I have always loved reading as far back as I can remember. I was one of those kids who took his flashlight into bed and read under the covers after bedtime. I have all of these distinct memories of reading, and connections with books that I go back to over and over again. Growing up, books were what made me happy when I felt like everything else was falling apart. No matter what was happening in my personal life, I could always sit down, read a book, and escape for a little while.
So when my daughter was born in 2011, I knew that one of the things that I wanted to do with her was to find a way to foster a love of reading in her—to pass on the thing that I love. This blog is about all of those things. It’s about the books that I read to Rose. It’s about the books that I read for myself. It’s about the books that I read as a kid, and that I can’t wait to introduce to her. It’s about the process of reading, and the things that we do to try to give her a love of reading.
Case in point. In Rose’s room is a bookshelf. On that bookshelf rest probably close to 100 books. These books mostly come from my wife’s childhood. Before Rose was born we went to her parent’s house and pored through the stacks of books that they had saved from her childhood. We found books like Madeleine and Corduroy. There were books I hadn’t thought of in years. Books with the Reading Rainbow designation still stamped on the cover. Award winners and books I had never even heard of. To add to that collection we asked for a number of books for our baby shower. We got a Dr. Seuss collection. The Mr. Men and Little Miss series of book by Roger Hargreaves, which I grew up with. Some great Eric Carle books.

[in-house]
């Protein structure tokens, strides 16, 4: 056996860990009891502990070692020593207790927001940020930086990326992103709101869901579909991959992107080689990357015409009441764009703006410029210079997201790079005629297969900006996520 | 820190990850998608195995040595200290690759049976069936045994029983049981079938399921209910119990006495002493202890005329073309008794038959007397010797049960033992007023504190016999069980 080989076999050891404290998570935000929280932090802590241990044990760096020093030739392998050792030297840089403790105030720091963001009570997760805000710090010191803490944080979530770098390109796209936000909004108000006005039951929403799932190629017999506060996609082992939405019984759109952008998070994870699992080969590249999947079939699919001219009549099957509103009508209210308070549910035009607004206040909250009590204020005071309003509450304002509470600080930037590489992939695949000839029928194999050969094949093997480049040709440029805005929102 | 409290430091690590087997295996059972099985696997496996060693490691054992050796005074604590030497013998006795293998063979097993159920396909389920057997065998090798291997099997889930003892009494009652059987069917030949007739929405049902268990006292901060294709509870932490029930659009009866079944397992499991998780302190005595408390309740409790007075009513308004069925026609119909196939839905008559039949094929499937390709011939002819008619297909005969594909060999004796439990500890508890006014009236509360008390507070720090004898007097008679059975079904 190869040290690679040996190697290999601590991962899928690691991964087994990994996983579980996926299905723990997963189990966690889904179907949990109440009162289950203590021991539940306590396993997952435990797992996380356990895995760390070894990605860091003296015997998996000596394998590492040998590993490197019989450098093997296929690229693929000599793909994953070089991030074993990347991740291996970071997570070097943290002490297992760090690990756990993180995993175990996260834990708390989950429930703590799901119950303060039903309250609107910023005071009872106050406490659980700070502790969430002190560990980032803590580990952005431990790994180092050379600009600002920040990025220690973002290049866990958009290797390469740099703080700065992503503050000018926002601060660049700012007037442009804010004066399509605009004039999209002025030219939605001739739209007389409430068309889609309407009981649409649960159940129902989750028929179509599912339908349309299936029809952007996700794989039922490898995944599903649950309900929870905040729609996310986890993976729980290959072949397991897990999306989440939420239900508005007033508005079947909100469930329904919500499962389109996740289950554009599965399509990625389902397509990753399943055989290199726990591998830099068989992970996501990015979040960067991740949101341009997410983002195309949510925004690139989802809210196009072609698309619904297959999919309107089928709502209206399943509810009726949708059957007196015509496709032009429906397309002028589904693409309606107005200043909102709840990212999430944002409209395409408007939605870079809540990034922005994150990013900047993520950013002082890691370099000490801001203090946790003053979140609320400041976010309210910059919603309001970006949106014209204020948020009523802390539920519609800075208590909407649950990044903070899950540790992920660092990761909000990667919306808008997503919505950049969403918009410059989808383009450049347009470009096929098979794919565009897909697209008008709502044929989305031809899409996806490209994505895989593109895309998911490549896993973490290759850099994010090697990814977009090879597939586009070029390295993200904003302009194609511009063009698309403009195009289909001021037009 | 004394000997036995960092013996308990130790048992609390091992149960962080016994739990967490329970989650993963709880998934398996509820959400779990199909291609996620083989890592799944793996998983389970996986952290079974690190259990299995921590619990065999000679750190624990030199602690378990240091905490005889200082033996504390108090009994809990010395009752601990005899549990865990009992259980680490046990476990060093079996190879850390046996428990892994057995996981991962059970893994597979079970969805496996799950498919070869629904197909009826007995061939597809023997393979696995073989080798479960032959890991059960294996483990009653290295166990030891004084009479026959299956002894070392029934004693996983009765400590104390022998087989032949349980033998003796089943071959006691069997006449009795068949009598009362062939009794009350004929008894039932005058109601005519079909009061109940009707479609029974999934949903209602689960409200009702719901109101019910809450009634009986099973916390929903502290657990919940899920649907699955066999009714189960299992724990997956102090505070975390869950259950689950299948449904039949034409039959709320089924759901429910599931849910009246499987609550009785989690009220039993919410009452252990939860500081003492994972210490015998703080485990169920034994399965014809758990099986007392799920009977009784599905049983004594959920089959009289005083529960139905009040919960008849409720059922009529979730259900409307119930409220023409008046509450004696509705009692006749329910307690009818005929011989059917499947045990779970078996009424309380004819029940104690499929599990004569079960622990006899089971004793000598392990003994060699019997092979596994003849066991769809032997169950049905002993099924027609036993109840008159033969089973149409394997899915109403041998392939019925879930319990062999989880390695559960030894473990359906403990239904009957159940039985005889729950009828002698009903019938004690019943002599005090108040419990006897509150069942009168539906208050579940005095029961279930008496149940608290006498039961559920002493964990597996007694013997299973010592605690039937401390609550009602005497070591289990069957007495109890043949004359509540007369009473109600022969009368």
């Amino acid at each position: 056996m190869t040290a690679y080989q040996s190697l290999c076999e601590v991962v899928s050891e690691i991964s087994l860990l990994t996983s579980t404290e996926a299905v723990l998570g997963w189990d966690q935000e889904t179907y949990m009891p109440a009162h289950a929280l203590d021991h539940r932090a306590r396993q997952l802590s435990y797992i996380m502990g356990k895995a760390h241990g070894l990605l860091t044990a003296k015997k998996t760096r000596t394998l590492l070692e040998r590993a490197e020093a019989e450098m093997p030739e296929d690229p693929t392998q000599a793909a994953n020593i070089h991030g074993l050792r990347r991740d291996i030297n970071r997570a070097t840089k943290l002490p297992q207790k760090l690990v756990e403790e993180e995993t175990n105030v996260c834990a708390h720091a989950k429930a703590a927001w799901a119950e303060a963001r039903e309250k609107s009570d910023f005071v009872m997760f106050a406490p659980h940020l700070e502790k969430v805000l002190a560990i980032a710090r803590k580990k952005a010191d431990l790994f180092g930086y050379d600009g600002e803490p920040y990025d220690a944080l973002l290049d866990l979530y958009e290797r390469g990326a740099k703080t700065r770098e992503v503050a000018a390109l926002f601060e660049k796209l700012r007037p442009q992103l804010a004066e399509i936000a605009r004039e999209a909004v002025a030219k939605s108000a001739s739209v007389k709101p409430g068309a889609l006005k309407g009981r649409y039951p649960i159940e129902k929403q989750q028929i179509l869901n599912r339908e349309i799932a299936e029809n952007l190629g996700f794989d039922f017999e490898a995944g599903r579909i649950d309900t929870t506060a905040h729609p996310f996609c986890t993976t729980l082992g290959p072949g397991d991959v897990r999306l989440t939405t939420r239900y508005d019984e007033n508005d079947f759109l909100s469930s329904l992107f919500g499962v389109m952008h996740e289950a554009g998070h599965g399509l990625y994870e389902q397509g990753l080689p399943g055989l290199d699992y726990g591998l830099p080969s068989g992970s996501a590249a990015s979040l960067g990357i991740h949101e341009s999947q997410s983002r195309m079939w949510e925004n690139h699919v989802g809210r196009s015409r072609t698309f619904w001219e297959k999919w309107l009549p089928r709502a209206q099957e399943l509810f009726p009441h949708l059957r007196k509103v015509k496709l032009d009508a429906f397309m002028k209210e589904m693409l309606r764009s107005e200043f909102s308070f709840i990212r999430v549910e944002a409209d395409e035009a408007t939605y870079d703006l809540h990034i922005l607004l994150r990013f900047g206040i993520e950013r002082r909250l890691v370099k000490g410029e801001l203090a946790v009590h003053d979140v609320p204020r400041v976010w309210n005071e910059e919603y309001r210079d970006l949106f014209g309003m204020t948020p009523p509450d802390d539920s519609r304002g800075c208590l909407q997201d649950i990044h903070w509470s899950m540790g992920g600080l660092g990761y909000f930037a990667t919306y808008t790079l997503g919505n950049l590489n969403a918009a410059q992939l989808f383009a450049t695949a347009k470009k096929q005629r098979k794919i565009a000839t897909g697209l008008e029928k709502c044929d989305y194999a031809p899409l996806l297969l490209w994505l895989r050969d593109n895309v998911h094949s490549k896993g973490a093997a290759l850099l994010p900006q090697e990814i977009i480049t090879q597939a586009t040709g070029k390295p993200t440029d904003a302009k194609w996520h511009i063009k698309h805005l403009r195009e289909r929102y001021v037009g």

In my mind, those books would sit on the shelves in pristine condition. I would pick out a book while Rose was young, and she would sit, well behaved, in my lap. We would read the book, and it would go back in its place on the shelf.
Boy was I wrong.
Instead, Rose would reach for the book, try to eat it, turn to the back or front cover while we were right in the middle, take it and through it on the ground. She would go over to the bookshelf and proceed to pull down every. single. book.
I struggled with this for a while. I had forgotten that when I was younger I would fold down the corners of my books instead of using a bookmark. I had forgotten, in my love of a well taken care of book, that a well-worn book was a well loved book.
Jennifer reminded me of this one day. As I was stressing out about putting all of the books back onto the shelf and in their place, she said, “you know, you should probably just let her pull them down. Don’t try to stop her. She loves her books. We don’t want her to think she isn’t allowed to play with them. We WANT her to love them.”
After that, my whole perspective on it all changed. She was right, of course. Even with me being the Reading Specialist in the family, I hadn’t realized that Rose would have a different way of learning to love books. So we let her do that, and usually end up putting all of her books back at the end of the day with the knowledge that she’ll do it again tomorrow. And each time I have to remind myself that she is already learning to love her books. Someday she will want to keep all of them in neat order. Some day she will sit still and read through a book with me. Some day is not yet today.
And I’m okay with that.